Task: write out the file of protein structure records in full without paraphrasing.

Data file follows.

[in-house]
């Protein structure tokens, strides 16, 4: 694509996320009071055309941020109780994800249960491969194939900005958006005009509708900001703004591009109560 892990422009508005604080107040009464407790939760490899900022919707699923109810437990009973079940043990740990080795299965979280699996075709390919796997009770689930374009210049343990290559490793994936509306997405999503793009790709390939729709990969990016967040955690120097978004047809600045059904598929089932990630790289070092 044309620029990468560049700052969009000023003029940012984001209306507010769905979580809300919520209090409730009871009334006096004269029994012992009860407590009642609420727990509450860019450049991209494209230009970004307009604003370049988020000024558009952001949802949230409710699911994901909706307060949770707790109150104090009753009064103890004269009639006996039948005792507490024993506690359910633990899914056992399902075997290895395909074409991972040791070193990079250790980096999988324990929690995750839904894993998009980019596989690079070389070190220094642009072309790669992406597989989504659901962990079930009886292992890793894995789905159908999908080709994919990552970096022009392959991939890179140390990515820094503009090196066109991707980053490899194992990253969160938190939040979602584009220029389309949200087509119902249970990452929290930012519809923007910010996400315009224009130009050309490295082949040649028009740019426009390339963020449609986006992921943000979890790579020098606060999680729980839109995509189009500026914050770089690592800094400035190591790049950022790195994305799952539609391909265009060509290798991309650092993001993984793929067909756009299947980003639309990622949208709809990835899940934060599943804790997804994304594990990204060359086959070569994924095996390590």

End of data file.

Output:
[in-house]
């Protein structure tokens, strides 16, 4: 694509996320009071055309941020109780994800249960491969194939900005958006005009509708900001703004591009109560 892990422009508005604080107040009464407790939760490899900022919707699923109810437990009973079940043990740990080795299965979280699996075709390919796997009770689930374009210049343990290559490793994936509306997405999503793009790709390939729709990969990016967040955690120097978004047809600045059904598929089932990630790289070092 044309620029990468560049700052969009000023003029940012984001209306507010769905979580809300919520209090409730009871009334006096004269029994012992009860407590009642609420727990509450860019450049991209494209230009970004307009604003370049988020000024558009952001949802949230409710699911994901909706307060949770707790109150104090009753009064103890004269009639006996039948005792507490024993506690359910633990899914056992399902075997290895395909074409991972040791070193990079250790980096999988324990929690995750839904894993998009980019596989690079070389070190220094642009072309790669992406597989989504659901962990079930009886292992890793894995789905159908999908080709994919990552970096022009392959991939890179140390990515820094503009090196066109991707980053490899194992990253969160938190939040979602584009220029389309949200087509119902249970990452929290930012519809923007910010996400315009224009130009050309490295082949040649028009740019426009390339963020449609986006992921943000979890790579020098606060999680729980839109995509189009500026914050770089690592800094400035190591790049950022790195994305799952539609391909265009060509290798991309650092993001993984793929067909756009299947980003639309990622949208709809990835899940934060599943804790997804994304594990990204060359086959070569994924095996390590």